WHY ANTIRETROVIRALS FOR PRIMARY HIV PREVENTION?
With more than 2.5 million new HIV infections annually,1 HIV prevention is at a crucial juncture because most biomedical interventions have failed to effectively decrease HIV acquisition,2 an effective HIV preventive vaccine remains years away,3 and many behavioral strategies have not led to durable reductions in the number of new HIV infections.4 Growing observational and modeling data suggest that antiretrovirals (ARVs) can be used as an effective means of HIV prevention.5 Antiretroviral therapy (ART) for prevention includes not only prompt initiation of HIV-infected individuals on treatment to decrease the risk of transmission6,7,8 but also ART prophylaxis for at-risk uninfected individuals.8 Numerous animal model studies have demonstrated that ART administered parenterally, orally, or topically before or just after retroviral challenge was protective against HIV acquisition.9,10 Historically, treatment as prevention, or chemoprophylaxis, has been routinely used for other infectious diseases, including malaria, tuberculosis, and sexually transmitted infections (STIs),11,12 but the duration of administration is generally days to months rather than many years as may be the case with HIV medications.
Antiretroviral postexposure prophylaxis (PEP) to prevent HIV acquisition was first recommended for use in occupational settings more than a decade ago.13 Subsequent studies have led to recommendations for its use in nonoccupational settings, and research is underway to examine whether ART preexposure prophylaxis (PrEP) could be an effective method of primary prevention for individuals who have ongoing risks for becoming HIV infected.9,14 This article reviews the current status and future clinical prospects of utilizing antiretroviral chemoprophylaxis before and after high-risk HIV exposure to prevent HIV transmission.
The best proof of concept for the relationship between ARVs and HIV transmission comes from studies of the prevention of mother-to-child transmission15,16 and a case-control study of PEP after needle stick injury in health care settings.17 The Centers for Disease Control and Prevention registry documented that health care workers who took zidovudine (AZT) monotherapy after occupational exposure were one fifth as likely to become HIV infected as those who did not take treatment.13,17 The rhesus macaque simian immunodeficiency virus challenge model has suggested that 28 days of ART is needed for optimally effective PEP18 and has been the basis for the recommendation of a 4-week course for humans exposed to HIV. In the past, a major impediment to wider implementation of PEP utilization was the relative intolerability of first-line agents, such as azidothymidine and protease inhibitors.19 A study examining PEP uptake in several European emergency departments found that almost half of the individuals did not complete the full 28-day PEP course because of decreased tolerability of regimens, including AZT/lamivudine and either ritonavir-boosted lopinavir or atazanavir.20 A subsequent case-control study of nonoccupational PEP found that men who took tenofovir-emtricitabine were more likely to complete a 28-day course of PEP than historical controls taking 2-drug AZT-based regimens.21 Other newer drugs may also offer opportunities for novel PEP strategies due to improved tolerability and novel mechanisms of action (eg, raltegravir)22 and/or high genital tract concentrations (eg, maraviroc).23 It remains to be fully elucidated whether 2 would be preferable to 3 for PEP. A 2-drug regimen would decrease regimen complexity (eg, 1-3 coformulated pills a day), increasing tolerability and completion rates, but alternatively, if the individual has been exposed to a treatment-experienced HIV-infected source, more drugs could provide extra protection against the selection for drug-resistant virus.24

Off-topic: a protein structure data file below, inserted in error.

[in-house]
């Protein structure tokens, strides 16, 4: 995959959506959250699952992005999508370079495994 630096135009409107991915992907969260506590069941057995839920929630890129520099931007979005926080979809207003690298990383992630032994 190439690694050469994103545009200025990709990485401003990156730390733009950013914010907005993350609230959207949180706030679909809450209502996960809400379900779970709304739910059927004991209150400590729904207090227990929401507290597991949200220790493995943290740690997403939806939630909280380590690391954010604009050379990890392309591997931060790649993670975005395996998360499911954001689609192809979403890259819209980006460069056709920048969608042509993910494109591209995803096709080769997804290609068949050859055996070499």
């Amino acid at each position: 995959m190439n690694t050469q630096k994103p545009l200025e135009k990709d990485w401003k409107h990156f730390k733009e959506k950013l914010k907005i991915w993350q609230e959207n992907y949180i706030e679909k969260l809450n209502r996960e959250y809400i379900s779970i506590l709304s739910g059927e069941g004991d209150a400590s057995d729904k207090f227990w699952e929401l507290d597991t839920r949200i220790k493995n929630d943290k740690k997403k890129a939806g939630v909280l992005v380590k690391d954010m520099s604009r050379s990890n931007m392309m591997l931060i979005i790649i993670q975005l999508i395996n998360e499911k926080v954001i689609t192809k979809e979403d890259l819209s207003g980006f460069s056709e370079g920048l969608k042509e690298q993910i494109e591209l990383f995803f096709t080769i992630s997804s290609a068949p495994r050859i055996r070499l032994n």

Though PEP has not been widely utilized outside occupational health care settings, concerns have been raised by some that wider utilization may be counterproductive among individuals at increased risk for HIV by decreasing their protective behaviors. A study of men who have sex with men (MSM) in Brazil did not demonstrate increases in risk-taking behaviors after PEP, and HIV incidence was significantly lower in PEP users.25 Because this was not a randomized controlled trial, unintended biases could have been present (eg, PEP users being generally less risky, etc). Other studies have included prevention counseling to increase the intervention's long-term efficacy to optimize the educable moment when at-risk individuals are seeking to protect themselves from infection.25,26 Despite efforts to use the PEP clinical encounter as a means to help people decrease risk-taking behavior, the San Francisco Health Department STD Clinic found that 1.3% of PEP users became HIV infected within 6 months after completing their medication course, underscoring the need for sustained behavioral interventions for those at increased risk in addition to the provision of drugs.27
In situations where the likelihood of HIV exposure can be anticipated ahead of time, ARVs delivered in either oral or topical formulations could be a logical mode of primary prevention. The groundwork for current clinical PrEP research has been provided by animal studies over the past decade.10 The most widely studied antiretroviral for PrEP, tenofovir, has many features that are desirable in a chemoprophylactic agent, including long intracellular half-life, activity in monocyte/macrophages and other cells that may transmit HIV in genital secretions, and high concentrations in genital tissues.28 Preclinical nonhuman primate studies that evaluated the efficacy of tenofovir-based PreP found that the drug could protect against HIV acquisition when used topically or systemically.29 Subsequent macaque studies suggested possibility of intermittent dosing, given the high rates of protection found as long as animals received at least one dose preexposure, and another about 2 hours after the viral challenge.30,31